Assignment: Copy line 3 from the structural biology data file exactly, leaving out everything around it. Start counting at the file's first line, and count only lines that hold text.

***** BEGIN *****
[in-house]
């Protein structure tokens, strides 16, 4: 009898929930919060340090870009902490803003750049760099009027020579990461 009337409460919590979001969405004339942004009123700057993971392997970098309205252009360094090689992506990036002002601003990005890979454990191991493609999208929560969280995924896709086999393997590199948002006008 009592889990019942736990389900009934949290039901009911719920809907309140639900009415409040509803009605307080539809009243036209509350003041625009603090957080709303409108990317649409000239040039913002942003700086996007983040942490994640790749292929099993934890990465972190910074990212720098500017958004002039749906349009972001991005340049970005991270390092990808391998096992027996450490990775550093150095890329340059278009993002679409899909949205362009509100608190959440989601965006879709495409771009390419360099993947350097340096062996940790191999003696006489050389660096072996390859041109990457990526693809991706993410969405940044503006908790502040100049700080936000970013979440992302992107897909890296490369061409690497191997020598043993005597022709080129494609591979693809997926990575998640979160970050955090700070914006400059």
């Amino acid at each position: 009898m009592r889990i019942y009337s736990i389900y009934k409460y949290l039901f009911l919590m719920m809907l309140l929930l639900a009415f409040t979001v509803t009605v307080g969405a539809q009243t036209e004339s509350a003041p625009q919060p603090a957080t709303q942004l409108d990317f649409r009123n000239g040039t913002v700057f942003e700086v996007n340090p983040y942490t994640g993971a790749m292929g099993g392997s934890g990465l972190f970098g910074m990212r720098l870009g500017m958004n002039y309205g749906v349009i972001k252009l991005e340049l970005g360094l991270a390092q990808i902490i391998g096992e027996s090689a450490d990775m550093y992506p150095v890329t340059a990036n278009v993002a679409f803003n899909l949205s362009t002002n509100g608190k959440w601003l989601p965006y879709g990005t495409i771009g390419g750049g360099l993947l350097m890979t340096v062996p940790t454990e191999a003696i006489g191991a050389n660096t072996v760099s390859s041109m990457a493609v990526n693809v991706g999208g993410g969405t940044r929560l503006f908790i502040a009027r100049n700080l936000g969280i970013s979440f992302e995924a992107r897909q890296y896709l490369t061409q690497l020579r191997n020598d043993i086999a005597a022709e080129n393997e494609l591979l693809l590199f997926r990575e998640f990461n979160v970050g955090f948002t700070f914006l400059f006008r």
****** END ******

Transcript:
């Amino acid at each position: 009898m009592r889990i019942y009337s736990i389900y009934k409460y949290l039901f009911l919590m719920m809907l309140l929930l639900a009415f409040t979001v509803t009605v307080g969405a539809q009243t036209e004339s509350a003041p625009q919060p603090a957080t709303q942004l409108d990317f649409r009123n000239g040039t913002v700057f942003e700086v996007n340090p983040y942490t994640g993971a790749m292929g099993g392997s934890g990465l972190f970098g910074m990212r720098l870009g500017m958004n002039y309205g749906v349009i972001k252009l991005e340049l970005g360094l991270a390092q990808i902490i391998g096992e027996s090689a450490d990775m550093y992506p150095v890329t340059a990036n278009v993002a679409f803003n899909l949205s362009t002002n509100g608190k959440w601003l989601p965006y879709g990005t495409i771009g390419g750049g360099l993947l350097m890979t340096v062996p940790t454990e191999a003696i006489g191991a050389n660096t072996v760099s390859s041109m990457a493609v990526n693809v991706g999208g993410g969405t940044r929560l503006f908790i502040a009027r100049n700080l936000g969280i970013s979440f992302e995924a992107r897909q890296y896709l490369t061409q690497l020579r191997n020598d043993i086999a005597a022709e080129n393997e494609l591979l693809l590199f997926r990575e998640f990461n979160v970050g955090f948002t700070f914006l400059f006008r």